Media companies have long complained about losing money when they shift from traditional advertising into digital. But is that due to the inneffectiveness of the digital market or the fact that the ad market has been historically overvalued?
Terence Kawaja thinks we should stop blaming digital. Because traditional advertising has been historical overpriced. Speaking at CM Summit, the investment banker asked: “What if Madison Avenue has been one giant deception for the last 100 years?”
This is not the first time Madison Avenue executives have been tagged as hucksters. A famous apocryphal quote shows that advertisers have historically admitted as much. Retail tycoon John Wannamaker is thought to have said the following:
“I know that half of my advertising doesn’t work. The problem is, I don’t know which half.”
But online advertising is inherently measurable. Yet the online advertising market is still only a fraction of the $300 billion
dollars that are spent annually on advertising in the U.S.
Kawaja argues that instead of focusing on how to ring traditional advertising dollars out of the digital dimes that advertisers are now earning online, we need to readjust our expectations of the market. The managing director of GCA Savvian Advisors says that traditional advertising has been priced artificially high, and the current weakness in the ad market is actually just what happens when prices right themselves.
“We need to think about a world where the total ad budget may be materially south of $300 billion,” he said.
One of the nagging issues with traditional media today is that it is still nowhere near as measurable as online. With media buyers increasingly looking to measure every inch of their ad campaigns across all platforms, the intense accountability online has already brought prices south on multiple platforms.
While it seems like every click, eyeball and purchase can be tracked online, print and television advertising depend on far less predictable means to gauge effectiveness. Which means the high prices of print and television that were once preferred by advertisers are no longer sustainable. Magazines have been dropping like flies and the networks are increasingly desperate for ways to usurp ad killers like Tivo and DVRs.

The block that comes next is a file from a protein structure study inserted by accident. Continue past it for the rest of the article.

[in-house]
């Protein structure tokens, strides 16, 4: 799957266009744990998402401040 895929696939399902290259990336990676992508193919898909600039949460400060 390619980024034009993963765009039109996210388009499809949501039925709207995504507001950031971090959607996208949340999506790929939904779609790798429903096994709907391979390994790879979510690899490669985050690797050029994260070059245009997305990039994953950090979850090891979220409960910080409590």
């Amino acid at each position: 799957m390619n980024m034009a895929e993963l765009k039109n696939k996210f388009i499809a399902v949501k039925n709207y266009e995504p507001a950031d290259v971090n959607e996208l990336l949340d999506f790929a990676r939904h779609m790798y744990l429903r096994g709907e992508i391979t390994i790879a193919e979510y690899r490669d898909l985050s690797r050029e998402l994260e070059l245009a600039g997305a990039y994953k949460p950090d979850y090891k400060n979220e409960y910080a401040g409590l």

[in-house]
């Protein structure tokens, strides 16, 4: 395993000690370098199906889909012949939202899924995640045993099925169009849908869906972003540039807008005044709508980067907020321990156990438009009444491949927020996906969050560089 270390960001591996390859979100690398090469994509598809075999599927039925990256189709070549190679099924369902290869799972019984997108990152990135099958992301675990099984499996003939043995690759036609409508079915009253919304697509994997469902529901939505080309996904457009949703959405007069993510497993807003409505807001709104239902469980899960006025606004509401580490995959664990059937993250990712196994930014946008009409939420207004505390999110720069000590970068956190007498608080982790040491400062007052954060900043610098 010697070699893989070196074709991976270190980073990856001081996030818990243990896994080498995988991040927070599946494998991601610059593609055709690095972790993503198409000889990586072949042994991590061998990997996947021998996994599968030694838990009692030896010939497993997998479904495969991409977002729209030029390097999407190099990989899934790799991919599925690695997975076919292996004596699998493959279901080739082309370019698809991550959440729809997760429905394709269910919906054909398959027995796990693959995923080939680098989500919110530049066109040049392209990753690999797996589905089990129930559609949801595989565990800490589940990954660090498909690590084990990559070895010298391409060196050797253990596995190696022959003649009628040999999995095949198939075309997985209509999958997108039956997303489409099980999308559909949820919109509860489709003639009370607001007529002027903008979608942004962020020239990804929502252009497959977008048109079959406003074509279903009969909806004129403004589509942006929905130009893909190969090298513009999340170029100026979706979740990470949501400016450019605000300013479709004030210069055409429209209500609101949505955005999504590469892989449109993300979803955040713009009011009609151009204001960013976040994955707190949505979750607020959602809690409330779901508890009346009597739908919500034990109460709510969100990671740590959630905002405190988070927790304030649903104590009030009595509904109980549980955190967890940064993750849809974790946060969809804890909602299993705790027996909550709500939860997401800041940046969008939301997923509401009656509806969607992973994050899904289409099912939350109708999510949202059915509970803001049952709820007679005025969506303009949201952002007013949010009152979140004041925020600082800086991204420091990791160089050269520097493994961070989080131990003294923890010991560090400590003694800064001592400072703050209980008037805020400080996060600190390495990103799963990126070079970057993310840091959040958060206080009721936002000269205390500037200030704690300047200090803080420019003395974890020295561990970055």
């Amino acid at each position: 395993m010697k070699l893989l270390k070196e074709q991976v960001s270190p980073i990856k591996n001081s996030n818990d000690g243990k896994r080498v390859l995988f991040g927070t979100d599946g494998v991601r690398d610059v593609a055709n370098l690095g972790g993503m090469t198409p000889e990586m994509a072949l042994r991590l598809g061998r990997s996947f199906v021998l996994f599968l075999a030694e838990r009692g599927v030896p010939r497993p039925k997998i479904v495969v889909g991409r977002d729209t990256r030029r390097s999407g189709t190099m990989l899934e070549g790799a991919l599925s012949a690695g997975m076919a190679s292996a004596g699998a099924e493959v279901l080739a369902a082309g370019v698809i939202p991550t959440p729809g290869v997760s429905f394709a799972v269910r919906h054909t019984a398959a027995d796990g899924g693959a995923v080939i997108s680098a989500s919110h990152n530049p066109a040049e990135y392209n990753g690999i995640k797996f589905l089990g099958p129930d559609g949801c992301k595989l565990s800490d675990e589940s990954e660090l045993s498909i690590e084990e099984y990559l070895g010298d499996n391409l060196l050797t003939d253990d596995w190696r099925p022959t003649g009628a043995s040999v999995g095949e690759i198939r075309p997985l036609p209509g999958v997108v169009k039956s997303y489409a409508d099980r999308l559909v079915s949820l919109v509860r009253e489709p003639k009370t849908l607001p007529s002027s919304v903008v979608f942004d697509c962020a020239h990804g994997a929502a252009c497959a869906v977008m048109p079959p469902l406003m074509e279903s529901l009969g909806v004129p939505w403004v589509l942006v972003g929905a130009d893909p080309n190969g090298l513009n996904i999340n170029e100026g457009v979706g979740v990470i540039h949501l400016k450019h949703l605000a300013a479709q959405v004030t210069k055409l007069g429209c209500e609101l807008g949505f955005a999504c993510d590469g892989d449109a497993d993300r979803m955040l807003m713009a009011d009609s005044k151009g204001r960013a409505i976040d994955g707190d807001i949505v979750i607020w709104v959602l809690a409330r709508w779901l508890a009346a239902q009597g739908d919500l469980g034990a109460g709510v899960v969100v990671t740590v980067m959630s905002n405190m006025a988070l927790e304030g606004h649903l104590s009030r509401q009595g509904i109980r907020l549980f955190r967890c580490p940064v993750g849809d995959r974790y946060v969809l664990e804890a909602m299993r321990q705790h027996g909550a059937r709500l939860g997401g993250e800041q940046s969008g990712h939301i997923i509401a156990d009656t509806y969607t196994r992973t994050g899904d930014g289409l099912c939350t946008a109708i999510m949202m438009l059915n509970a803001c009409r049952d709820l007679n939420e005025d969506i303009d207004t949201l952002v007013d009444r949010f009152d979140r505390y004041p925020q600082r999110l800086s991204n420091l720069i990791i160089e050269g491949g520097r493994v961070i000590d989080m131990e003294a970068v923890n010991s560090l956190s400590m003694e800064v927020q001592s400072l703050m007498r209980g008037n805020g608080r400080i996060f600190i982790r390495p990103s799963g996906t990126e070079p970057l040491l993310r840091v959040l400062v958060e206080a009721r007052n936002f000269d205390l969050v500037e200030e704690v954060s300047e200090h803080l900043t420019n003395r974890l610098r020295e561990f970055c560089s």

According to Kawaja, that’s exactly the problem with print media: “You don’t know if it’s working, you just have to believe.”
But has advertising been traditionally overvalued because Madison Avenue could get away with it? Joseph Turow, a professor of communications at the University of Pennsylvania, says that it’s impossible to compare the historical rates of television and print advertising to digital today:
“You have to look at it in context. In its day, broadcast TV was the only game in town. A lot of what’s happened today is the decoupling of advertisements from their environment and a move towards targeting directly to people. You’d have to go back and prove that those ads weren’t successful to say they were overpriced.”
That also fits into Kawaja’s idea that “prices are set where the intersection of supply and demand meet.” But while the overwhelming supply of advertising online may be undercutting the value of traditional media today, when print, radio and television were the only options, their value was much greater.
Wanamaker (or whoever originally said that famous quote above) may not minded that he could only track half of his advrtising. But if he were competing against someone who could measure the entirety of an ad campaign, his would become a far less effective business model.
(In case you want some more Kawaja insight, click on the image below. It’s his new parody video “Mad Ave Blues,” which goes live on YouTube tomorrow):
UPDATE: The video has been removed from Vimeo, but we will update the link when and if Mad Ave Blues resurfaces online.